HL Deb 25 February 1975 vol 357 cc665-71

4.6 p.m.


My Lords, with permission, I should like to repeat—with apologies for the delay for which I am not responsible—a Statement about the Petroleum Revenue Tax, which has been made some time ago in another place:

"With permission, Mr. Speaker, I should like to make a Statement about petroleum revenue tax.

"On Second Reading of the Oil Taxation Bill I indicated that any relief for marginal fields would be decided in the light of the consultations with the oil companies launched on 19th November. Following these consultations the Government have decided that safeguards for the marginal fields will be of two kinds. First, there will be a discretionary provision in the Petroleum Bill to refund royalties in whole or in part. Any refund of royalties will be free of PRT and corporation tax.

"Secondly, there will be a non-discretionary provision within the tax system. In considering what form the provision should take we have paid careful attention to the various suggestions put forward by the spokesmen of the companies themselves, and our proposals follow some of those suggestions, though I do not claim that they go as far.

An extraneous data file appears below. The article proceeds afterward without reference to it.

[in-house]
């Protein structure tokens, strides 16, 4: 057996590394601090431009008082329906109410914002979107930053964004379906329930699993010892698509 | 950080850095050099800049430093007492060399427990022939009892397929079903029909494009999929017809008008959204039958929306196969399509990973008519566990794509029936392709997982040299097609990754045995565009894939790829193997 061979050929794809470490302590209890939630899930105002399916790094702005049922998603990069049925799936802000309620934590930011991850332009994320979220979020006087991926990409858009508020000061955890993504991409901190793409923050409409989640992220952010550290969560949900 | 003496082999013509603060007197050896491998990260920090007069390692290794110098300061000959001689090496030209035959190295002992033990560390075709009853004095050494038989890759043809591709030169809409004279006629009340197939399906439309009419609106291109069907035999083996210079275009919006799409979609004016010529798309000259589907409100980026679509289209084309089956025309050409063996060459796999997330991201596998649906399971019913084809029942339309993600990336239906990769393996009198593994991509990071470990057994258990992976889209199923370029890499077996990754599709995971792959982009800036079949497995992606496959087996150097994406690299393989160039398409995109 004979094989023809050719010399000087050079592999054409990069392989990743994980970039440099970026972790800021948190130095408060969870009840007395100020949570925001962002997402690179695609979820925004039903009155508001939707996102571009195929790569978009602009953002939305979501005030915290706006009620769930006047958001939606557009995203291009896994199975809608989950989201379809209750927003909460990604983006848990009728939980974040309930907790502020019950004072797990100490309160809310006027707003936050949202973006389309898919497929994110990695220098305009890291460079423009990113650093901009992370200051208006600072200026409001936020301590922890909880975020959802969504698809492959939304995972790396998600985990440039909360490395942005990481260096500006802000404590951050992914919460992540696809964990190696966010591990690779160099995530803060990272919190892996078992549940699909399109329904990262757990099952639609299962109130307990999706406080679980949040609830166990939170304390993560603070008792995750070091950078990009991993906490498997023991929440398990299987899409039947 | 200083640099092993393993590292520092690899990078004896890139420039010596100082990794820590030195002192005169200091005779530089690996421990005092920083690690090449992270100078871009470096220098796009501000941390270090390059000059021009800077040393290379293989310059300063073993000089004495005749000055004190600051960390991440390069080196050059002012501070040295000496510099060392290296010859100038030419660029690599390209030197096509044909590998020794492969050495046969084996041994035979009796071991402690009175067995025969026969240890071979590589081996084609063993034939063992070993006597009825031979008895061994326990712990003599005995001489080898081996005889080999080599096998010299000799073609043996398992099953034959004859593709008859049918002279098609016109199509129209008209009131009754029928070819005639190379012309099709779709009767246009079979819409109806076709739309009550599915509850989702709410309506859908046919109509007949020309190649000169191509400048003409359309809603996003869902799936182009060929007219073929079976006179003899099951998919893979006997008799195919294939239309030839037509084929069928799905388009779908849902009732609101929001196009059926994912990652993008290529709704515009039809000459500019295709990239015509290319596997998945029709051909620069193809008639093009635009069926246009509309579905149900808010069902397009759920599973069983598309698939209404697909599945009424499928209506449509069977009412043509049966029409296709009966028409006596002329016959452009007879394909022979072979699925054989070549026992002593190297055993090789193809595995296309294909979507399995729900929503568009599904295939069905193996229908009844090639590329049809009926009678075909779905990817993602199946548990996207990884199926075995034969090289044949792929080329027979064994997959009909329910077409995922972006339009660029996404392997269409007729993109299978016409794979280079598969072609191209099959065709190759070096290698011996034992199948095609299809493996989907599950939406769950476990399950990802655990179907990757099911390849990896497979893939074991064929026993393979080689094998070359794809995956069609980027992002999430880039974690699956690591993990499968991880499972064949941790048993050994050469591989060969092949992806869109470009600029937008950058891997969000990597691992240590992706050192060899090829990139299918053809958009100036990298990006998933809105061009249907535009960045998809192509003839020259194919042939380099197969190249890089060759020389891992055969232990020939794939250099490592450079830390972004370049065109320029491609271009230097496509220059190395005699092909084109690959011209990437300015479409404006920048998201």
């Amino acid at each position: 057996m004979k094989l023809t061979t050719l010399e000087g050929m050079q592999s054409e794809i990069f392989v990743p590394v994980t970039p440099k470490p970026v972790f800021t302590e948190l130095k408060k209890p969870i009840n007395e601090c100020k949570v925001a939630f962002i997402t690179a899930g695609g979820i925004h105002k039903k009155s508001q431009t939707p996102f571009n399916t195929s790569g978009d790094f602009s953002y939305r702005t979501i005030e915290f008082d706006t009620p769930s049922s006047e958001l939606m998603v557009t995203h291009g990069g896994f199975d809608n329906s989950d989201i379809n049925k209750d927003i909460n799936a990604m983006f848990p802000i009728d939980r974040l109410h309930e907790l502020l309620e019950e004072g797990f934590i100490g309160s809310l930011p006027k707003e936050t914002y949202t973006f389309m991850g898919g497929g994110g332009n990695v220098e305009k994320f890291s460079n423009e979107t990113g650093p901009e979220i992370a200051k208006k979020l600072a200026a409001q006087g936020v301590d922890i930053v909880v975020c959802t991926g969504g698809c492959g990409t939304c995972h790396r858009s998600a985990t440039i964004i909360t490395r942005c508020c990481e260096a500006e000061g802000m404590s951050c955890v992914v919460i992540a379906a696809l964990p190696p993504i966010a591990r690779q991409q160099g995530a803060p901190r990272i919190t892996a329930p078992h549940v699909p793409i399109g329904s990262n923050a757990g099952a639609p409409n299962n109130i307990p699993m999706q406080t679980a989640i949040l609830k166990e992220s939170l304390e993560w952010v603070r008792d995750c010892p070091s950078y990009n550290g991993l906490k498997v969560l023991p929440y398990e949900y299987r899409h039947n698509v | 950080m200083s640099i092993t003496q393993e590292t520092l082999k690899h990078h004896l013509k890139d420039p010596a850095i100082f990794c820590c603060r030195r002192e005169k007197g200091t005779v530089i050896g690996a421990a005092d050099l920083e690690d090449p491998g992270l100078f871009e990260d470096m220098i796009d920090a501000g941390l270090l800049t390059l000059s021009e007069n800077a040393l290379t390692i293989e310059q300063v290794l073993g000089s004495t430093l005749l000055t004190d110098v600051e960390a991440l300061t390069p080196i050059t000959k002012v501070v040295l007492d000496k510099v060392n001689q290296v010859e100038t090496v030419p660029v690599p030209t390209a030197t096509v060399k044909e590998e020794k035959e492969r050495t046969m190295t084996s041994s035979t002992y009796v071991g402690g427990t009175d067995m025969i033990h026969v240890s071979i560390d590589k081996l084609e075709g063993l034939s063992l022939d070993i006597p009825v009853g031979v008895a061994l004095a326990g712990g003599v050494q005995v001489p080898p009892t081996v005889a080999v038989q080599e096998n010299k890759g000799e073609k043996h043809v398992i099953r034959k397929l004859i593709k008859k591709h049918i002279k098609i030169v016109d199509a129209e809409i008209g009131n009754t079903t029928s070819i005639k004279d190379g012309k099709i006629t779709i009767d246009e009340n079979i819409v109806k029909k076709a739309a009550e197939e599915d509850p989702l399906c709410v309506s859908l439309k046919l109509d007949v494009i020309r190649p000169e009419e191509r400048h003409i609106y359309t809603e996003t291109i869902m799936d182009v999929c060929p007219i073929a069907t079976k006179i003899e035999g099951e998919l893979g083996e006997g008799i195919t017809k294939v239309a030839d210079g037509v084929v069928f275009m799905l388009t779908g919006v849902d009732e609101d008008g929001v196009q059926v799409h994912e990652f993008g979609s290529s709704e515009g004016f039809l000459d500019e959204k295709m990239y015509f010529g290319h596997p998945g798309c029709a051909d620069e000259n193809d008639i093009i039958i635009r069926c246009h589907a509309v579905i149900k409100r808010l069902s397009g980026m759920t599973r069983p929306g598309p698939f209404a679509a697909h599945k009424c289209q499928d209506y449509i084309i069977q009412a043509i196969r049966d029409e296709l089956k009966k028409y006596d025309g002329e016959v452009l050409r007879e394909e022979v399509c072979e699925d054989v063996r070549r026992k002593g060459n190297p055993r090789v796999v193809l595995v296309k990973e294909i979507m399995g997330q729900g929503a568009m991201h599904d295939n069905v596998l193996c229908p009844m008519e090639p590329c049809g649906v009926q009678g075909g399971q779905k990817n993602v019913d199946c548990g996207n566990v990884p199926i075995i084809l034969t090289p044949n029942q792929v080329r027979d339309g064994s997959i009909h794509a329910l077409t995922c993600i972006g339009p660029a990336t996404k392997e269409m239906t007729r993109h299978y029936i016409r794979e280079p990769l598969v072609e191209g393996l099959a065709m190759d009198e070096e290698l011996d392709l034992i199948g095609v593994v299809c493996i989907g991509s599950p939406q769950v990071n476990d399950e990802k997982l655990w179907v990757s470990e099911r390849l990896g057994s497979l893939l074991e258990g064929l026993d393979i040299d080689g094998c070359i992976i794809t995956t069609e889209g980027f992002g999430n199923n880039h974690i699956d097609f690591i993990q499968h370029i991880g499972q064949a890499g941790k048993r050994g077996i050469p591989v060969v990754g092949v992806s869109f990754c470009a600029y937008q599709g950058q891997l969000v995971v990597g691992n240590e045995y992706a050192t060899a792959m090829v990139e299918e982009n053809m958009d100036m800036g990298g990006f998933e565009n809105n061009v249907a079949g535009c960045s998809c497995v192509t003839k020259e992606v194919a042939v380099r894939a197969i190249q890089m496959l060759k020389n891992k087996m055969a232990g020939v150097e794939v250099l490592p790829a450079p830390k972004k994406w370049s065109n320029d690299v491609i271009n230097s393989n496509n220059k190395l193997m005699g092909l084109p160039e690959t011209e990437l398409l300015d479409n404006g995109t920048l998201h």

"The non-discretionary provision will contain two elements. First, under the present PRT provisions of the Bill an uplift of 50 per cent. on capital, expenditure is allowed in lieu of interest; we propose an additional 25 per cent., making a total uplift of 75 per cent., all of which can be claimed in the first year of tax liability. This will give the industry a further element of frontend loading, that is revenue free of PRT which will help them to recover capital early in the life of the field.

"Second, we propose an oil allowance per field of 1 million tons of oil a year, which will be free of PRT, subject to a cumulative total of 10 million tons per field. That is to say, in each chargeable period of six months, an allowance in money terms equivalent to half a million tons will be available to set against PRT liability.